By Eric Hood
By Eric Hood
By Michelle Woo
By Joel Beers
By Michelle Woo
By Aimee Murillo
By Michelle Woo
By Gustavo Arellano
With shows such as Project Runway and America’s Next Top Model receiving unprecedented ratings, it’s small wonder that eating disorders continue to top the list of maladies for teenage girls. In 2007, Uruguayan fashion model Eliana Ramos died from self-starvation only six months after her sister collapsed on the runway and perished from a heart attack caused by malnutrition, causing the fashion industry to re-evaluate its idea of the waif and add a minimum body-mass-index requirement for catwalk-ers.
In the Bowers Museum’s “The Baroque World of Fernando Botero” exhibition, body dysmorphia is preponderant in a very different way. Rotundity, stigmatized in contemporary society, remains a historical symbol of wealth and fertility (consider the more than 24,000-year-old Venus of Willendorf, the famous Paleolithic sculpture with a tiny head, miniscule arms, and a large belly and breasts). This exhibit celebrates “extra” attributes while injecting a simultaneous sensitivity and brashness into many of the works.
Botero is known more for his commercialism and corpulent figures than his painterly brushstroke or psychological interpretations. The Colombian artist’s works have ostensibly occupied an anodyne place in contemporary art. While somewhat ironic and witty, they are usually safe and predictable: bucolic scenes of women more Rubenesque than even Rubens would have painted, still-lifes in which hyperbolic bananas resemble overstuffed sausages and banal bronze sculptures. Amassed from his own private collection, the first North American retrospective of his work since 1974 attempts to present an alternate perspective of the world’s most recognizable South American artist. Viewers with preconceived notions about the prosaic intent of the 77-year-old South American are deliberately challenged by a distinctive mélange of painting, sculpture and works on paper. Yes, everyone’s obese (and mostly in a beautiful way), but the exhibition of 100 pieces also brings forth works that are complex, sinister, dark and deep.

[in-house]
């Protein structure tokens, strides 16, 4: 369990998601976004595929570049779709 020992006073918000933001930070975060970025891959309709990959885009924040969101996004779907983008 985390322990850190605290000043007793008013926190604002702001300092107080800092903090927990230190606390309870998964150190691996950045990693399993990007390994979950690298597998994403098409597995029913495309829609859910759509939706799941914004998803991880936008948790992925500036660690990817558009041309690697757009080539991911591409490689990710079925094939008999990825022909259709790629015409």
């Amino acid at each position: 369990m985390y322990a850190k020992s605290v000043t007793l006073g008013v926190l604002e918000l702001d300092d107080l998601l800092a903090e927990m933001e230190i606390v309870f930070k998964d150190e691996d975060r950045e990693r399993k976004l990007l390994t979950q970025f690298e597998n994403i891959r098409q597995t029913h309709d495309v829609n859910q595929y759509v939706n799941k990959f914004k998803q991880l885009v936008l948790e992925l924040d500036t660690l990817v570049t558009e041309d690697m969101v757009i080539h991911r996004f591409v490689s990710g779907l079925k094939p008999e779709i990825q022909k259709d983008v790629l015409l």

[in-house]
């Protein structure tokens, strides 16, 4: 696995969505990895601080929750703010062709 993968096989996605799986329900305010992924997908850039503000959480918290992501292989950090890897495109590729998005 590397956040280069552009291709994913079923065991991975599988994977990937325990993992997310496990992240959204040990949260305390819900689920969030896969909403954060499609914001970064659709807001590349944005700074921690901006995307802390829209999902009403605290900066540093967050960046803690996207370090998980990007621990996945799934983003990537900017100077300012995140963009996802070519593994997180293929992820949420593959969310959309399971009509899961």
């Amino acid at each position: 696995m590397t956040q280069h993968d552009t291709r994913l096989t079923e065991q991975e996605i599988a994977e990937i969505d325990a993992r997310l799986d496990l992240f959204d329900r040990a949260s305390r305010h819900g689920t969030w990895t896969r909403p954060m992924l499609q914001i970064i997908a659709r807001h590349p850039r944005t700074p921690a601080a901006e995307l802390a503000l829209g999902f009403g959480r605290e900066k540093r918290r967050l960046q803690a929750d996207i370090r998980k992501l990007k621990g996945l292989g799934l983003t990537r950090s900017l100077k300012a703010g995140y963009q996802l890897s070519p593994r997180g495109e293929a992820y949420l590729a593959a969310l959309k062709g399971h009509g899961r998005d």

The first painting one encounters is an existential riff on the 17th-century Dutch masters. House of Marta Pintucco is an oil-on-canvas rendering of a whorehouse with conspicuous memento mori (“Remember that you will die”) undertones, a chaotic mess in which the painter has carefully imbued each of his subjects with a certain pathos. Two men sleep, one holds a whiskey and vies for action with an uninterested prostitute, while another lady struggles with her yellow brassiere. The floor is littered with a cross-eyed baby, snuffed cigarettes, a half-eaten meal and an empty liquor bottle. Marta Pintucco, the madam, clutches the doorframe with a gnarled hand, her nails painted siren-red.
Botero excels at drawing; he creates an ordered uneasiness, especially when he makes reference to the terror, violence and political instability of his country. A series of pencil, charcoal and sanguine works on paper featuring the downtrodden and destitute are particularly compelling. A Mother shows a woman holding her dying child, her head back and mouth open, tears streaming down her anguished face. And in Displaced Persons, a refugee sits on the ground among his belongings, holding his head in his hands as he wonders what has happened to his family, a little doll haphazardly placed atop the baskets, pans and bundles serving as the only reminder of his child.
The paintings and drawings produced in his signature fashion and based on masterworks by Delacroix, Ingres, Picasso and Van Gogh fall flat. Each is technically adroit and possesses a sort of whimsical humor, but they all exist as gimmicky copies of the originals. Similar are the paintings done in the style of the Spanish Colonial Baroque, in which extravagance, decoration and pious Catholicism are skillfully manifested, yet the feeling these works elicit is one of indifference. The 16 bronze sculptures in the exhibition seem a commerce-driven afterthought, though the sumptuous Italian-gray-marble Still Life takes a decent stab at redeeming the sculptor.
The show’s highlights are from the late ’50s and early ’60s, a series of paint-laden, loose and chunky constructions. Notable works from the period include The Boy From Vellacas, a haunting image of a dead dwarf, and Homage to Ramón Hoyos, in which a stylized battle is created using Fauve colors and painting techniques. The strongest of this era, Girl On a Horse, nods at Velásquez while maintaining a strong sense of self. A huge head formed by anxious, scratchy strokes takes up most of the image, while thick, Phillip Guston-like brushwork in pastel colors makes up the foreground to create a rich, dynamic tension.
Botero’s “Baroque World” is ultimately a successful foray into finding ways around the poster-print marketing for which he has become famous. And in the end, it is the fat lady who sings.
“The Baroque World of Fernando Botero” at the Bowers Museum of Cultural Art, 2002 N. Main St., Santa Ana, (714) 550-0906; www.bowers.org. Open Tues.-Sun., 11 a.m.- 3 p.m. Through Dec. 6. $12; seniors/students/children 6-17, $9; children under 6, free.
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